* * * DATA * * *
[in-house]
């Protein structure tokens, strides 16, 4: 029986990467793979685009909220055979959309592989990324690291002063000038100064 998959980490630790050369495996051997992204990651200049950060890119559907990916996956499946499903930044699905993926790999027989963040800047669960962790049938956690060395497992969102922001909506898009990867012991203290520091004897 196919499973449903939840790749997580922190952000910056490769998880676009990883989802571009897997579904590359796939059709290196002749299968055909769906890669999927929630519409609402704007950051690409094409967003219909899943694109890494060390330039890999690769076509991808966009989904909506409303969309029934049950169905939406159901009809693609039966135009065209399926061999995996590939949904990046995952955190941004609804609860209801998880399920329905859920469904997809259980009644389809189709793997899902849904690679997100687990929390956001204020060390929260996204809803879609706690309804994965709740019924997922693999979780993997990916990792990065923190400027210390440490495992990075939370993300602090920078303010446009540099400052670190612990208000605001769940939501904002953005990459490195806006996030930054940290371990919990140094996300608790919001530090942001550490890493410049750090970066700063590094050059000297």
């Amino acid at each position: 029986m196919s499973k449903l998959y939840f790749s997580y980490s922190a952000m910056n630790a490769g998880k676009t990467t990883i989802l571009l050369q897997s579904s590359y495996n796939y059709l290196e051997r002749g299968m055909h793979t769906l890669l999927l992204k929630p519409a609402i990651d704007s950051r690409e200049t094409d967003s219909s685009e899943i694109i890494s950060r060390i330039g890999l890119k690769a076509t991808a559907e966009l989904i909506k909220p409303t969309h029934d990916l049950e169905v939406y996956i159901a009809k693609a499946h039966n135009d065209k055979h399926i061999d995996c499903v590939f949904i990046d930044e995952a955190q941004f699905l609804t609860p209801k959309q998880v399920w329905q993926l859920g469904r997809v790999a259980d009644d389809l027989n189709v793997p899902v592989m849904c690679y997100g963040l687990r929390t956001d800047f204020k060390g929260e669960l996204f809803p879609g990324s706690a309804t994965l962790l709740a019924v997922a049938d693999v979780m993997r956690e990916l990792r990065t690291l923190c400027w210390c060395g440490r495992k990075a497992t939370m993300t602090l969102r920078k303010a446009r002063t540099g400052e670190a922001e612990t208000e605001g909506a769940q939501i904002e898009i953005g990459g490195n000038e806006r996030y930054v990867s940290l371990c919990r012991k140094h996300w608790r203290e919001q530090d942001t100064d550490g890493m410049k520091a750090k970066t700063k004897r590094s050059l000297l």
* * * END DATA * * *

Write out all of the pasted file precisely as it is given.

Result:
[in-house]
């Protein structure tokens, strides 16, 4: 029986990467793979685009909220055979959309592989990324690291002063000038100064 998959980490630790050369495996051997992204990651200049950060890119559907990916996956499946499903930044699905993926790999027989963040800047669960962790049938956690060395497992969102922001909506898009990867012991203290520091004897 196919499973449903939840790749997580922190952000910056490769998880676009990883989802571009897997579904590359796939059709290196002749299968055909769906890669999927929630519409609402704007950051690409094409967003219909899943694109890494060390330039890999690769076509991808966009989904909506409303969309029934049950169905939406159901009809693609039966135009065209399926061999995996590939949904990046995952955190941004609804609860209801998880399920329905859920469904997809259980009644389809189709793997899902849904690679997100687990929390956001204020060390929260996204809803879609706690309804994965709740019924997922693999979780993997990916990792990065923190400027210390440490495992990075939370993300602090920078303010446009540099400052670190612990208000605001769940939501904002953005990459490195806006996030930054940290371990919990140094996300608790919001530090942001550490890493410049750090970066700063590094050059000297």
């Amino acid at each position: 029986m196919s499973k449903l998959y939840f790749s997580y980490s922190a952000m910056n630790a490769g998880k676009t990467t990883i989802l571009l050369q897997s579904s590359y495996n796939y059709l290196e051997r002749g299968m055909h793979t769906l890669l999927l992204k929630p519409a609402i990651d704007s950051r690409e200049t094409d967003s219909s685009e899943i694109i890494s950060r060390i330039g890999l890119k690769a076509t991808a559907e966009l989904i909506k909220p409303t969309h029934d990916l049950e169905v939406y996956i159901a009809k693609a499946h039966n135009d065209k055979h399926i061999d995996c499903v590939f949904i990046d930044e995952a955190q941004f699905l609804t609860p209801k959309q998880v399920w329905q993926l859920g469904r997809v790999a259980d009644d389809l027989n189709v793997p899902v592989m849904c690679y997100g963040l687990r929390t956001d800047f204020k060390g929260e669960l996204f809803p879609g990324s706690a309804t994965l962790l709740a019924v997922a049938d693999v979780m993997r956690e990916l990792r990065t690291l923190c400027w210390c060395g440490r495992k990075a497992t939370m993300t602090l969102r920078k303010a446009r002063t540099g400052e670190a922001e612990t208000e605001g909506a769940q939501i904002e898009i953005g990459g490195n000038e806006r996030y930054v990867s940290l371990c919990r012991k140094h996300w608790r203290e919001q530090d942001t100064d550490g890493m410049k520091a750090k970066t700063k004897r590094s050059l000297l």